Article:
When my children were a bit younger, I took them camping one weekend. That weekend played a key role in my thoughts of rehabilitating wildlife. There was a woman there that had just found two baby opossums. No one knew what to do or how to care for them. Not knowing that possessing any wildlife, even to care for it, was illegal, I took them with me; at least I had some background in caring for animals, as I have been a volunteer educator at our local zoo for almost 14 years. My children and I thoroughly enjoyed caring for "Peanut and Ginger" and we experienced our first bitter sweet release.
That was such a learning experience. I realized the critical need in our community and in 2010, founded the 100% volunteer 501c3 organization, Second Chances Wildlife Center. The need was for someone to help the often-overlooked and misunderstood wildlife. There simply was not ...
The Charity Pot family is expanding! We're happy to introduce you to one of our newest Charity Pot partners - Generation Her. Executive Director, Dianna Smiley joins the blog this week to share the amazing work that they're doing to support and empower teen moms.
Generation Her is so excited to be one of LUSH's new Charity Pot partners.
A non-profit organization created in 2009 by Dianna Smiley, Generation Her exists to empower teenage mothers and their children, by connecting them with a supportive community and equipping them with life skills and impacting their futures in a positive way.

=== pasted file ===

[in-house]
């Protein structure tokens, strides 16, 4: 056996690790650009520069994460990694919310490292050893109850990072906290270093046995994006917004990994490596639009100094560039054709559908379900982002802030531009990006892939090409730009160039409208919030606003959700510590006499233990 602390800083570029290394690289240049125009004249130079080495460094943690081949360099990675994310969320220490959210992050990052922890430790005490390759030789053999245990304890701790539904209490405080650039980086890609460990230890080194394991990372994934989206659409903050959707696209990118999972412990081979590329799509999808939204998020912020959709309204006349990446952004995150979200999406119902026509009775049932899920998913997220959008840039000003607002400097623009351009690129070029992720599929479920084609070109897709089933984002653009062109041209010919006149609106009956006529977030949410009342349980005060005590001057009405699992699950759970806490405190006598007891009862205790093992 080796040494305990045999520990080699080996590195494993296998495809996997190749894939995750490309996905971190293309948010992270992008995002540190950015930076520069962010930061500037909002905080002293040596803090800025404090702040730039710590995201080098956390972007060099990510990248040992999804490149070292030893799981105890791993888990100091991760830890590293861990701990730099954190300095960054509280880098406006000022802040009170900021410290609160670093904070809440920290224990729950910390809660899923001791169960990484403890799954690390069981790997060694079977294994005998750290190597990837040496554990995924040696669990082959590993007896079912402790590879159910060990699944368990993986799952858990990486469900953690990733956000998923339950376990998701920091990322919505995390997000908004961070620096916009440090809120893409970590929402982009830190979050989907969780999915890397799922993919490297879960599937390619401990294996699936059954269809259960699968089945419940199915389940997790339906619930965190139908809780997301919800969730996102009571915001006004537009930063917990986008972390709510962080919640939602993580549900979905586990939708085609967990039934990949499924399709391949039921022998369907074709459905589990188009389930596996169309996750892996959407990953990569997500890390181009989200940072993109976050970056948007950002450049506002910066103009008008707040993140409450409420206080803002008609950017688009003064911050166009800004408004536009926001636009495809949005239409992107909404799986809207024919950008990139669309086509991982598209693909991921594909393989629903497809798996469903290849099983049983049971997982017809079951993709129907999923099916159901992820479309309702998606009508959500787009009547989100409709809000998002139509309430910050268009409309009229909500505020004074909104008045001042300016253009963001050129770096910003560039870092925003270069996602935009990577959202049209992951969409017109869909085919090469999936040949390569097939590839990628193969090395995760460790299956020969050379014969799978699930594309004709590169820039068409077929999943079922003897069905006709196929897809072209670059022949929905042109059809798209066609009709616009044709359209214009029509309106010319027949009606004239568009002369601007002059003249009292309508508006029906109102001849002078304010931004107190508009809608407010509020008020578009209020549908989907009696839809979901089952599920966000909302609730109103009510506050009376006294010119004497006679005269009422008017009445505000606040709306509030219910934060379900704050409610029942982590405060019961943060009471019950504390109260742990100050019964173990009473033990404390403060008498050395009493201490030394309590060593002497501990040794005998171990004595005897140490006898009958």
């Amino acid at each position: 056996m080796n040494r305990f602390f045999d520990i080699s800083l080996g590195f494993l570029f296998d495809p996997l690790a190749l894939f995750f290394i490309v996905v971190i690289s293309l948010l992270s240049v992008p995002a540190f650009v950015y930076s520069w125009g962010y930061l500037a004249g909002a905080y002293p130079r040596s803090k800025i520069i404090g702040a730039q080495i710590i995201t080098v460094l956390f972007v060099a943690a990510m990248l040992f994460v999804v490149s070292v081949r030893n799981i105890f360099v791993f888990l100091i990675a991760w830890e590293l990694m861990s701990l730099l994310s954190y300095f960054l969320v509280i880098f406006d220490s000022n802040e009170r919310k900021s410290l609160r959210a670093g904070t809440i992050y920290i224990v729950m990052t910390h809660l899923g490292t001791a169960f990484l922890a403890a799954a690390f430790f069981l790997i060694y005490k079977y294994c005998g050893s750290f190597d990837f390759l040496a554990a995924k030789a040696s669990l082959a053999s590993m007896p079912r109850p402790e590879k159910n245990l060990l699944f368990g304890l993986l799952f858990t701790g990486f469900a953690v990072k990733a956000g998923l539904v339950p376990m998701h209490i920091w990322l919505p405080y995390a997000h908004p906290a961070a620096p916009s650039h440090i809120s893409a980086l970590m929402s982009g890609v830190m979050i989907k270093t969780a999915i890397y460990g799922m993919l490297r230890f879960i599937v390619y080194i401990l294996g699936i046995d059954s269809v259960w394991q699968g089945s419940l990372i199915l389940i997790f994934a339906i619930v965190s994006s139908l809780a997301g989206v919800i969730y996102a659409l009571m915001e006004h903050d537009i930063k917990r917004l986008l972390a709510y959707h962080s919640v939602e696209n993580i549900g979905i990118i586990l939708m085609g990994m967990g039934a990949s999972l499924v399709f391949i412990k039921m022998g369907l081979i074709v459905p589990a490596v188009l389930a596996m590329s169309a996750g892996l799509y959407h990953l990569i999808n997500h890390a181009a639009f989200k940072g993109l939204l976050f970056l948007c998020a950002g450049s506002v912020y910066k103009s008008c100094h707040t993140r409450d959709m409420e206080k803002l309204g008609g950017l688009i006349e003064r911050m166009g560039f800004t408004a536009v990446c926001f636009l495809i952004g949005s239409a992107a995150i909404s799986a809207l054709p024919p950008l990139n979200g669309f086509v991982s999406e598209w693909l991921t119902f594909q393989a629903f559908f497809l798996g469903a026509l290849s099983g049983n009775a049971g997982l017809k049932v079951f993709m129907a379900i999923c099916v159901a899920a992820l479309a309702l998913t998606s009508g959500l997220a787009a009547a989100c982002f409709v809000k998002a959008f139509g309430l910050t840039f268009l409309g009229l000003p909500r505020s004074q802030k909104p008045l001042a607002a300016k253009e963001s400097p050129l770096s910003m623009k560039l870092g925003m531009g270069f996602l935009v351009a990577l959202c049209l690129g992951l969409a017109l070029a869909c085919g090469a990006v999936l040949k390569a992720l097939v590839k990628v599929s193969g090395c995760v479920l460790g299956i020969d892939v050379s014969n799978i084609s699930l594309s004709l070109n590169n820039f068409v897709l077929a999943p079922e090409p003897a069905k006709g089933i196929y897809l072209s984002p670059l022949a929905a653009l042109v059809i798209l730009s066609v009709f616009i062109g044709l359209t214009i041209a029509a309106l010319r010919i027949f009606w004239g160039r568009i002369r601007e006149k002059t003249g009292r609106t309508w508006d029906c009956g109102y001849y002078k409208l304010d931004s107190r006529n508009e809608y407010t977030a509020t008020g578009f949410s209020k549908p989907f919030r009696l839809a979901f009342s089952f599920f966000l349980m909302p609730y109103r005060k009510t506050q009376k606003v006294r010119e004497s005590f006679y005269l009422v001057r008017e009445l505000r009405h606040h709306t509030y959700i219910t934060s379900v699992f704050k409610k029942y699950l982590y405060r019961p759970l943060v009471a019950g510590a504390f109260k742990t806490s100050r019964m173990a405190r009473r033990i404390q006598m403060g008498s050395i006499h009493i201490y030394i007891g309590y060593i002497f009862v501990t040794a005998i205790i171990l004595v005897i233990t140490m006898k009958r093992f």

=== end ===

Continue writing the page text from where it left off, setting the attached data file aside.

We have several locations throughout Los Angeles County and Orange County serving around 45 to 60 young women a week. At Generation Her, teen moms can come and be supported, encouraged, and given hope for a brighter future. We also provide the young moms with a mentor, weekly support groups, and earned baby items. In the life skills classes we teach the girls everything from financial literacy, parenting, the importance of early literacy for children, creative projects, anger management, stress management, conflict resolutions, career and educational goal setting, healthy relationships, teen dating violence, budgeting, nutrition and healthy cooking classes, self esteem, fitness and more. Generation Her was created because of a great need to empower,...
Today we're excited to share HoneyLove, one of our Charity Pot partners with you. We knew there was no better way to get you buzzing than to have Chelsea and Rob write about the amazing work that they do, and all the ways that you can help!
In the Spring of 2011, HoneyLove co-founders Chelsea and Rob McFarland would have never guessed that a swarm of honey bees showing up in their backyard would provide the inspiration for what has quickly become their life's passion—a non-profit organization committed to conserving honey bees. Fast-forward to 2013 and HoneyLove has created an impressive local organization with a global footprint.
Bees pollinate 80% of the world’s plants including 90 different food crops, which means that 1 out of every 3 bites of food is thanks to a bee. However, since 2006, more than one third of honeybee colonies collapsed nationwide, a global phenomenon now called Colony Collapse Disorder or CCD. And while there is no one smoking gun causing CCD, scientists now widely agree that it is a result of a combination of factors, made manifest by industrial beekeeping and the use of agricultural pesticides such as neonicotinoids.
While the situation is dire, honey bees...